It may not feel like your local government is heavily involved in your life, but they can have just as much, if not more, influence on you than the state and federal governments. Unlike state and federal elections, though, local governments have less voters coming in and do not have an Electoral College – meaning that they actually rely on individual votes to decide the election.
Local politicians are unlikely to spend absurd amounts of money on campaigns like those running for state and federal office, and many locals don’t even know who is running for what in their cities and towns. Before you go out and blindly vote for a new mayor in your small city, research the people who are running. Local elections are just as important as the presidential one. — Alisse
Your state isn’t as red/blue as you think
I’m from Massachusetts, one of the bluest states in the union. The Kennedy clan is from Massachusetts and it takes great pride in that fact. Bay Staters also take pride in being the first state to legalize gay marriage. However, while Boston and the surrounding towns and suburbs are proudly Democrats, the further west one goes, the redder the state begins to look.
This election isn’t just about voting for the President: many people also forget they will be voting for two Senators as well. While Massachusetts has always voted solidly Democrat in the elections, Western Mass has a history of voting for Republican, which is a large reason why there is currently a Republican Senator.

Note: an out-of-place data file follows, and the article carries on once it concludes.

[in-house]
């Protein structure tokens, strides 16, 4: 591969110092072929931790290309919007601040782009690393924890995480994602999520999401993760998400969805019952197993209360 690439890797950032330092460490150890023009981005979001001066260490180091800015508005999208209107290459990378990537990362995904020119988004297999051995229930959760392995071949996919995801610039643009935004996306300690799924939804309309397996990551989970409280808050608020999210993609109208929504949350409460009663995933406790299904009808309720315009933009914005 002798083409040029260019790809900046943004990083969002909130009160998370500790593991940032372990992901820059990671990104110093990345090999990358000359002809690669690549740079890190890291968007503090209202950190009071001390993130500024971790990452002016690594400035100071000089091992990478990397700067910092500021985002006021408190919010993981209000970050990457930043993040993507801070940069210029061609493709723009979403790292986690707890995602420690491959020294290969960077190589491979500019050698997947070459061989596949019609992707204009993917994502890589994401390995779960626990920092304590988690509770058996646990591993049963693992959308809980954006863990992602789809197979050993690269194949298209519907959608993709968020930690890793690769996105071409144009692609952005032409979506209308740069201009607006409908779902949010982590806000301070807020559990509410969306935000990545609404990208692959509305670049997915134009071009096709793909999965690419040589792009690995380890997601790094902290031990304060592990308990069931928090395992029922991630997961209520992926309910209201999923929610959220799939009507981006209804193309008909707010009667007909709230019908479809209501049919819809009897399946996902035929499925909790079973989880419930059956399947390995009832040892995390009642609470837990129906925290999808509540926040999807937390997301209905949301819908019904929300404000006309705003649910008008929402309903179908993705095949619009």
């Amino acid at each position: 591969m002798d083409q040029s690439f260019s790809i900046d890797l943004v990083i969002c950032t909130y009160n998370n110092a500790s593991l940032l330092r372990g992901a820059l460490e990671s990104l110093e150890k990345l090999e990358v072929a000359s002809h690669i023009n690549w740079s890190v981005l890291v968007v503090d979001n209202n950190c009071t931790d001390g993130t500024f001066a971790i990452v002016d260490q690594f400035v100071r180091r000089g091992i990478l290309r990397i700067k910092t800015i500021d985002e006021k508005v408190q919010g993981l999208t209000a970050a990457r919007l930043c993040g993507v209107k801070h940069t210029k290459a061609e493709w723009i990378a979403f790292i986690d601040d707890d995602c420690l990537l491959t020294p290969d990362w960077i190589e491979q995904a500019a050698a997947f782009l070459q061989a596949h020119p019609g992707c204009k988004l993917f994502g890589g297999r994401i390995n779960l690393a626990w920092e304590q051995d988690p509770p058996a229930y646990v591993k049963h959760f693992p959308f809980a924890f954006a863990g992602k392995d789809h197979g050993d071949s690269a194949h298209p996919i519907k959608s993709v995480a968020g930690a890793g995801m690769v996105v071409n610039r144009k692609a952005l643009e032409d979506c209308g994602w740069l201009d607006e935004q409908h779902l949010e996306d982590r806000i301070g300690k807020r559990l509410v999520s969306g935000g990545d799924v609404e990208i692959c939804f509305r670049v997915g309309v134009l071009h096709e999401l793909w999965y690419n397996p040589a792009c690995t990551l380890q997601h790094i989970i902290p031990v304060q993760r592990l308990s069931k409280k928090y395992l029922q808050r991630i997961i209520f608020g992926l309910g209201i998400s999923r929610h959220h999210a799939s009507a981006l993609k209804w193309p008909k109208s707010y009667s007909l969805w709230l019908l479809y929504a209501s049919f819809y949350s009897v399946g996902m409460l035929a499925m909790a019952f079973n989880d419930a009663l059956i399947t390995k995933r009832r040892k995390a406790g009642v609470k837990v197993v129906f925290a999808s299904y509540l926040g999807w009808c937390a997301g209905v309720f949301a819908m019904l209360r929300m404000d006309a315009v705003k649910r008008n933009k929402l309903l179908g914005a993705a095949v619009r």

The President, whomever may win, can’t do much if he doesn’t have a Congress on his side. As important as a vote for the president may be, your vote for your Representative is just as important. – Alicia
This election is going to be monumental for many reasons. On Wednesday, November 7, we’re either going to have our first Mormon president or our first Black president will have a second term and your vote for either doesn’t really matter. What does matter is what people think are the little things. When it comes to voting and elections, it’s more important for the electorate to pay attention to the trees, rather trying to change the entire forest.
Written by Alicia Perez & Alisse Desrosiers
Click here to find out where your polling place is. Some areas that have been affected by Hurricane Sandy have been updated with new polling places at this link. For those that have not, you can contact your town or city halls to find out where to go.